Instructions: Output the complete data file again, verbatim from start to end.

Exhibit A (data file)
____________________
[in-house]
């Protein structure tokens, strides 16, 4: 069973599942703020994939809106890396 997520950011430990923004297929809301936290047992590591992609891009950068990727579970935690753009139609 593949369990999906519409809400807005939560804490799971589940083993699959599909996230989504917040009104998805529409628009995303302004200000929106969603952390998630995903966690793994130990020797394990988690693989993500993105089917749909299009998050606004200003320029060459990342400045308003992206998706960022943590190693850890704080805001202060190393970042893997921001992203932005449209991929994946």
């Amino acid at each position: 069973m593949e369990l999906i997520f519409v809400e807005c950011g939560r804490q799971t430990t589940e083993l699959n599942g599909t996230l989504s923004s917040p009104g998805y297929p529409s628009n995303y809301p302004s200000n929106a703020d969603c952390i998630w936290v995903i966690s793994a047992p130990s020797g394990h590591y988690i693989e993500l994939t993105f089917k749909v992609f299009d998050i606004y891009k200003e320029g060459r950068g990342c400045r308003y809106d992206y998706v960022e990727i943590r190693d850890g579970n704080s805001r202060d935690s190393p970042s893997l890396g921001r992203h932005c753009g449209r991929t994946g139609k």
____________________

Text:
[in-house]
């Protein structure tokens, strides 16, 4: 069973599942703020994939809106890396 997520950011430990923004297929809301936290047992590591992609891009950068990727579970935690753009139609 593949369990999906519409809400807005939560804490799971589940083993699959599909996230989504917040009104998805529409628009995303302004200000929106969603952390998630995903966690793994130990020797394990988690693989993500993105089917749909299009998050606004200003320029060459990342400045308003992206998706960022943590190693850890704080805001202060190393970042893997921001992203932005449209991929994946």
């Amino acid at each position: 069973m593949e369990l999906i997520f519409v809400e807005c950011g939560r804490q799971t430990t589940e083993l699959n599942g599909t996230l989504s923004s917040p009104g998805y297929p529409s628009n995303y809301p302004s200000n929106a703020d969603c952390i998630w936290v995903i966690s793994a047992p130990s020797g394990h590591y988690i693989e993500l994939t993105f089917k749909v992609f299009d998050i606004y891009k200003e320029g060459r950068g990342c400045r308003y809106d992206y998706v960022e990727i943590r190693d850890g579970n704080s805001r202060d935690s190393p970042s893997l890396g921001r992203h932005c753009g449209r991929t994946g139609k």